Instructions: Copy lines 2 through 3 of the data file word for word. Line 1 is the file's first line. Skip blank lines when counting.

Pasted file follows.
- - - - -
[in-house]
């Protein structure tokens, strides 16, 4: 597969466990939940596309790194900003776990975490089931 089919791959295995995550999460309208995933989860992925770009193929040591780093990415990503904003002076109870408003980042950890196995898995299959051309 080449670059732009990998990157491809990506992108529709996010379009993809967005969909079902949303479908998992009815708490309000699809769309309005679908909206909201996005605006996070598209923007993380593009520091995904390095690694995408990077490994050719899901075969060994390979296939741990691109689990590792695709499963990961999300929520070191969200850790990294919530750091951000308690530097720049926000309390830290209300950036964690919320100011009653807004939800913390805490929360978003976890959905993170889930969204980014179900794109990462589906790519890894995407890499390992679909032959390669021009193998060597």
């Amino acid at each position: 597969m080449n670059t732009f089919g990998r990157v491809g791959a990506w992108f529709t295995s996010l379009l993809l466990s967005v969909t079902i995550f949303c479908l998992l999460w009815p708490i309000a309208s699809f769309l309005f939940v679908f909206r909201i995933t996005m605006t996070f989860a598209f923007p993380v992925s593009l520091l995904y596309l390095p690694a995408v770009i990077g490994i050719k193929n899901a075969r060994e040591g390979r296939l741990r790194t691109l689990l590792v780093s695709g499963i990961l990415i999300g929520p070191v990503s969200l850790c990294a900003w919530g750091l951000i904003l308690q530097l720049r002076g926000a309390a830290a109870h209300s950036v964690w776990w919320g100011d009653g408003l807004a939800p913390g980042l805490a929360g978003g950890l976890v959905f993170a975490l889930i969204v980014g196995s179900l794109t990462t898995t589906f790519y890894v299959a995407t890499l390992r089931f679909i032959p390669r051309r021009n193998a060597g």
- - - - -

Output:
């Protein structure tokens, strides 16, 4: 597969466990939940596309790194900003776990975490089931 089919791959295995995550999460309208995933989860992925770009193929040591780093990415990503904003002076109870408003980042950890196995898995299959051309 080449670059732009990998990157491809990506992108529709996010379009993809967005969909079902949303479908998992009815708490309000699809769309309005679908909206909201996005605006996070598209923007993380593009520091995904390095690694995408990077490994050719899901075969060994390979296939741990691109689990590792695709499963990961999300929520070191969200850790990294919530750091951000308690530097720049926000309390830290209300950036964690919320100011009653807004939800913390805490929360978003976890959905993170889930969204980014179900794109990462589906790519890894995407890499390992679909032959390669021009193998060597």
């Amino acid at each position: 597969m080449n670059t732009f089919g990998r990157v491809g791959a990506w992108f529709t295995s996010l379009l993809l466990s967005v969909t079902i995550f949303c479908l998992l999460w009815p708490i309000a309208s699809f769309l309005f939940v679908f909206r909201i995933t996005m605006t996070f989860a598209f923007p993380v992925s593009l520091l995904y596309l390095p690694a995408v770009i990077g490994i050719k193929n899901a075969r060994e040591g390979r296939l741990r790194t691109l689990l590792v780093s695709g499963i990961l990415i999300g929520p070191v990503s969200l850790c990294a900003w919530g750091l951000i904003l308690q530097l720049r002076g926000a309390a830290a109870h209300s950036v964690w776990w919320g100011d009653g408003l807004a939800p913390g980042l805490a929360g978003g950890l976890v959905f993170a975490l889930i969204v980014g196995s179900l794109t990462t898995t589906f790519y890894v299959a995407t890499l390992r089931f679909i032959p390669r051309r021009n193998a060597g």